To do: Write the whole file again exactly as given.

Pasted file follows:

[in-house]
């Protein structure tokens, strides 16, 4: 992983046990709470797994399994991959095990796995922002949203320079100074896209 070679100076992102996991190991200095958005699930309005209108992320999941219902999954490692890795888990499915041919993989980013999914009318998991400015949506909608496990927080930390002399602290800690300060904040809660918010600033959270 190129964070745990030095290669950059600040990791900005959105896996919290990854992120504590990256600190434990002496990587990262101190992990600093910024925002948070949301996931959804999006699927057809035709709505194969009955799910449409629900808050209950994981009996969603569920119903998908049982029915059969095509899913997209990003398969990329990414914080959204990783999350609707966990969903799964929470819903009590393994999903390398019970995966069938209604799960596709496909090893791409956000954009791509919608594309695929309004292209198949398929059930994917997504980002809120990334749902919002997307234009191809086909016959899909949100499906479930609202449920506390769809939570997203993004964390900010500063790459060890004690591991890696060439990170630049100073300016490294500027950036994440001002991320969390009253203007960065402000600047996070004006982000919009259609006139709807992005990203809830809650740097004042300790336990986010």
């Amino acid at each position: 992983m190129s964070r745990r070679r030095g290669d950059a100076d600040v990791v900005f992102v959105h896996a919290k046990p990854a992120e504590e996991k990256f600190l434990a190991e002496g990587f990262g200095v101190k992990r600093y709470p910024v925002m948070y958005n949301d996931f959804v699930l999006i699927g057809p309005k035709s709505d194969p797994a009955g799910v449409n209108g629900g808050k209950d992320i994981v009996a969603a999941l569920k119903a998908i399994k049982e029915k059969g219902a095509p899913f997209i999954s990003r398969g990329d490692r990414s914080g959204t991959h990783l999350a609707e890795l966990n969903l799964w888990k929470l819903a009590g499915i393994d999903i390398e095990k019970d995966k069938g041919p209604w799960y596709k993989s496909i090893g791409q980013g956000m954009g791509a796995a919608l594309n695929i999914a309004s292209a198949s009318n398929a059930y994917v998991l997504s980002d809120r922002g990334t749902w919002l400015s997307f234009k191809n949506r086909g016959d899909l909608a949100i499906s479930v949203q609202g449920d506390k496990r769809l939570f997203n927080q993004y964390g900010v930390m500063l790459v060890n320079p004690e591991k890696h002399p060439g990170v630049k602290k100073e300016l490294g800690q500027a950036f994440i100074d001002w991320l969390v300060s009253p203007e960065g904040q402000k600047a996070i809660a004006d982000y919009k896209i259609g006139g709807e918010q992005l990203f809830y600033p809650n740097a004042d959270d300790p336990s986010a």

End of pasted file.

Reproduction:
[in-house]
């Protein structure tokens, strides 16, 4: 992983046990709470797994399994991959095990796995922002949203320079100074896209 070679100076992102996991190991200095958005699930309005209108992320999941219902999954490692890795888990499915041919993989980013999914009318998991400015949506909608496990927080930390002399602290800690300060904040809660918010600033959270 190129964070745990030095290669950059600040990791900005959105896996919290990854992120504590990256600190434990002496990587990262101190992990600093910024925002948070949301996931959804999006699927057809035709709505194969009955799910449409629900808050209950994981009996969603569920119903998908049982029915059969095509899913997209990003398969990329990414914080959204990783999350609707966990969903799964929470819903009590393994999903390398019970995966069938209604799960596709496909090893791409956000954009791509919608594309695929309004292209198949398929059930994917997504980002809120990334749902919002997307234009191809086909016959899909949100499906479930609202449920506390769809939570997203993004964390900010500063790459060890004690591991890696060439990170630049100073300016490294500027950036994440001002991320969390009253203007960065402000600047996070004006982000919009259609006139709807992005990203809830809650740097004042300790336990986010």
């Amino acid at each position: 992983m190129s964070r745990r070679r030095g290669d950059a100076d600040v990791v900005f992102v959105h896996a919290k046990p990854a992120e504590e996991k990256f600190l434990a190991e002496g990587f990262g200095v101190k992990r600093y709470p910024v925002m948070y958005n949301d996931f959804v699930l999006i699927g057809p309005k035709s709505d194969p797994a009955g799910v449409n209108g629900g808050k209950d992320i994981v009996a969603a999941l569920k119903a998908i399994k049982e029915k059969g219902a095509p899913f997209i999954s990003r398969g990329d490692r990414s914080g959204t991959h990783l999350a609707e890795l966990n969903l799964w888990k929470l819903a009590g499915i393994d999903i390398e095990k019970d995966k069938g041919p209604w799960y596709k993989s496909i090893g791409q980013g956000m954009g791509a796995a919608l594309n695929i999914a309004s292209a198949s009318n398929a059930y994917v998991l997504s980002d809120r922002g990334t749902w919002l400015s997307f234009k191809n949506r086909g016959d899909l909608a949100i499906s479930v949203q609202g449920d506390k496990r769809l939570f997203n927080q993004y964390g900010v930390m500063l790459v060890n320079p004690e591991k890696h002399p060439g990170v630049k602290k100073e300016l490294g800690q500027a950036f994440i100074d001002w991320l969390v300060s009253p203007e960065g904040q402000k600047a996070i809660a004006d982000y919009k896209i259609g006139g709807e918010q992005l990203f809830y600033p809650n740097a004042d959270d300790p336990s986010a």